Prof. Rohan Gunaratna’s claim that TNA is a proxy of the LTTE reveals his parochial mind unbecoming of an academic. There is no doubt that the TNA had played a proxy political role on behest of the LTTE from about 2001 to 2009, but not beyond. The reason why the TNA is still popular in the North and East of Sri Lanka is because, although the Sri Lankan security forces have successfully defeated secessionism militarily, Sri Lankan politicians have failed to address the political grievances of the Tamil minority community to date. In fact, the recent past government of Sri Lanka has even fuelled the political grievances of the other major minority community, viz. the Muslim community, which is amply reflected in the results of the recent Presidential election.

Credibility of the “International Terrorism Expert”

The prophecy of the anti-terrorism pundit Prof. Rohan Gunaratna could be judged by his public claim even as late as early-2009 that the LTTE could not be ever defeated. Should I say more?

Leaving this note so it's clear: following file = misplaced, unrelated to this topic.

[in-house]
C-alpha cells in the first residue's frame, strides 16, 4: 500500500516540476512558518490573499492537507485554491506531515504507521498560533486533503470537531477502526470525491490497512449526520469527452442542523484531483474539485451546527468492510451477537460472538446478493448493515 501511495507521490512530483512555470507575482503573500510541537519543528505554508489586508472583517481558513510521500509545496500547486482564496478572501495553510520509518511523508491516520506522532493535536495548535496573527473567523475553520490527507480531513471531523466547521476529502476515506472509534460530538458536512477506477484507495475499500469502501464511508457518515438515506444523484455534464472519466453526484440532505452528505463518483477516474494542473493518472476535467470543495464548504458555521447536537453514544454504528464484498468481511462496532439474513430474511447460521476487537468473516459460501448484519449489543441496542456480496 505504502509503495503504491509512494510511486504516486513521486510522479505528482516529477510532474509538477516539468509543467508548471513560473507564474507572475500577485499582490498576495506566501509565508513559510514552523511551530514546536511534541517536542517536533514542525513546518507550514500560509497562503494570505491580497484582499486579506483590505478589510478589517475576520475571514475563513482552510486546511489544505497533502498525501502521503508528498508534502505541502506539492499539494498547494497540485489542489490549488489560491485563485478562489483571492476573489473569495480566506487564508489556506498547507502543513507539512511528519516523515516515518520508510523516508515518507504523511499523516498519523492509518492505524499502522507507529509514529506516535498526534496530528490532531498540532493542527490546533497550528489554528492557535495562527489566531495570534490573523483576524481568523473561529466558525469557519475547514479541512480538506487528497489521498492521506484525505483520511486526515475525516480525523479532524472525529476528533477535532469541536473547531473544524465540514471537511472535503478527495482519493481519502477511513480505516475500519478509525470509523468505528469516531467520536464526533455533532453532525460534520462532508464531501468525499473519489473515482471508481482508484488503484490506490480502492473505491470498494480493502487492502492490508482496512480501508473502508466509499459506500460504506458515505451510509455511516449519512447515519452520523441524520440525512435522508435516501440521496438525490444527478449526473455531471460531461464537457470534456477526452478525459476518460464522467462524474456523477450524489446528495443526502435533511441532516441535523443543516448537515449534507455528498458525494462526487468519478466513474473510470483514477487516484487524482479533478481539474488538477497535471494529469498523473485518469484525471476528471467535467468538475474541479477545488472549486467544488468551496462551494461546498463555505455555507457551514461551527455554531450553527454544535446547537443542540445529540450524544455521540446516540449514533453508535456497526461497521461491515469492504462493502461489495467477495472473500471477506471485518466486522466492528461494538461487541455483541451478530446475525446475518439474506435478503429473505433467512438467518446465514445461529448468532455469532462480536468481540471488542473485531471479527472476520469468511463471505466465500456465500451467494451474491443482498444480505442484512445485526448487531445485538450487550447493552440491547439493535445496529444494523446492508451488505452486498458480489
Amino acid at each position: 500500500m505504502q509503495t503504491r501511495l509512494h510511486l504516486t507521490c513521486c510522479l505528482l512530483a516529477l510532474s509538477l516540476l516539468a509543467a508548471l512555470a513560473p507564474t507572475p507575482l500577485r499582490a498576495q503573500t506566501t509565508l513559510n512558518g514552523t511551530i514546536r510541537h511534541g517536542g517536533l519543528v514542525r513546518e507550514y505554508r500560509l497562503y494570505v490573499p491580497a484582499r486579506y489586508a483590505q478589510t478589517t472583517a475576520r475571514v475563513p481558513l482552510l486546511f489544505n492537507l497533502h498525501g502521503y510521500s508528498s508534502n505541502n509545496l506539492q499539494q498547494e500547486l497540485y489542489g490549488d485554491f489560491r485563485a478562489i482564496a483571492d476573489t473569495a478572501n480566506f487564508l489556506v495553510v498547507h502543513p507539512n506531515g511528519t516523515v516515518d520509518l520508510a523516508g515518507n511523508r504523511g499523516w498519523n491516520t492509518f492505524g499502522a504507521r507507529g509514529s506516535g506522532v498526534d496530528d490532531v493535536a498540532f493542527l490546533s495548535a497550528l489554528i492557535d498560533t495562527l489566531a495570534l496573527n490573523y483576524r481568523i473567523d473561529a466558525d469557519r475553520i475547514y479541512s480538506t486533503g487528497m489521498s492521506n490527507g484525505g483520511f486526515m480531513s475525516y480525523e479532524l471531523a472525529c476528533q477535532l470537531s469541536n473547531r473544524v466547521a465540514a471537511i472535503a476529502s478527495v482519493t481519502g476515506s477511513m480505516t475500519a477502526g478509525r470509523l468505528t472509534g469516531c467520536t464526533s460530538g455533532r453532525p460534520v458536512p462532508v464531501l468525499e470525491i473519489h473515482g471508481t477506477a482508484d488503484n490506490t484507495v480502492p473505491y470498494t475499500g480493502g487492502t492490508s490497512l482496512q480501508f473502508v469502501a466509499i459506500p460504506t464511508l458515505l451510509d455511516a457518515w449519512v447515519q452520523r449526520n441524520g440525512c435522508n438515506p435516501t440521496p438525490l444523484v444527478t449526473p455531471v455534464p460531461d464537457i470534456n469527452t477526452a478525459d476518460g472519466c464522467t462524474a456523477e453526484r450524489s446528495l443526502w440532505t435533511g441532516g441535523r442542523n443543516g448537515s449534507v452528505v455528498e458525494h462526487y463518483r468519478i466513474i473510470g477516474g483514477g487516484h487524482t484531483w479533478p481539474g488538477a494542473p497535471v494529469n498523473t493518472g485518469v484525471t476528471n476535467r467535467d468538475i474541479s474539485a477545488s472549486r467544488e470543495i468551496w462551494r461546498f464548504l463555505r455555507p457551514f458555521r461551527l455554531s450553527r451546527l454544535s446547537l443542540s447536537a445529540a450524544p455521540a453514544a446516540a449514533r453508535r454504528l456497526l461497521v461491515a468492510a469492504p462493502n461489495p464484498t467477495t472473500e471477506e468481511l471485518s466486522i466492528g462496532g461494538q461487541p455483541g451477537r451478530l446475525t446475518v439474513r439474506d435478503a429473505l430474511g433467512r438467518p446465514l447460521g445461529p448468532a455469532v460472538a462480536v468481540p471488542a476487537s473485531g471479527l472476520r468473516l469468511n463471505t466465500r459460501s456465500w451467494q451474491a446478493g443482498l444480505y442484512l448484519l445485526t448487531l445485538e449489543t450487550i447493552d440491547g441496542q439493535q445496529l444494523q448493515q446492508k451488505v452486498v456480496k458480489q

Muttukrishna Sarvananthan (Ph.D. Wales, M.Sc. Bristol, M.Sc. Salford, and B.A. Hons Delhi) hails from Point Pedro (Northern Sri Lanka) and a Development Economist by profession and the Principal Researcher of the Point Pedro Institute of Development, Point Pedro, Northern Province, Sri Lanka, established in 2004. He has been a Fulbright Visiting Research Scholar at the Elliott School of International Affairs, George Washington University, Washington D.C, USA (October 2008 – July 2009), and an Endeavour Research Fellow at the Global Terrorism Research Centre, Monash University, Melbourne, Australia. (September 2011 – February 2012) He is the author of “In Pursuit of a Mythical State of Tamil Eelam: a rejoinder to Kristian Stokke”, Third World Quarterly, Vol.28 No.6, September 2007, pp1185-95,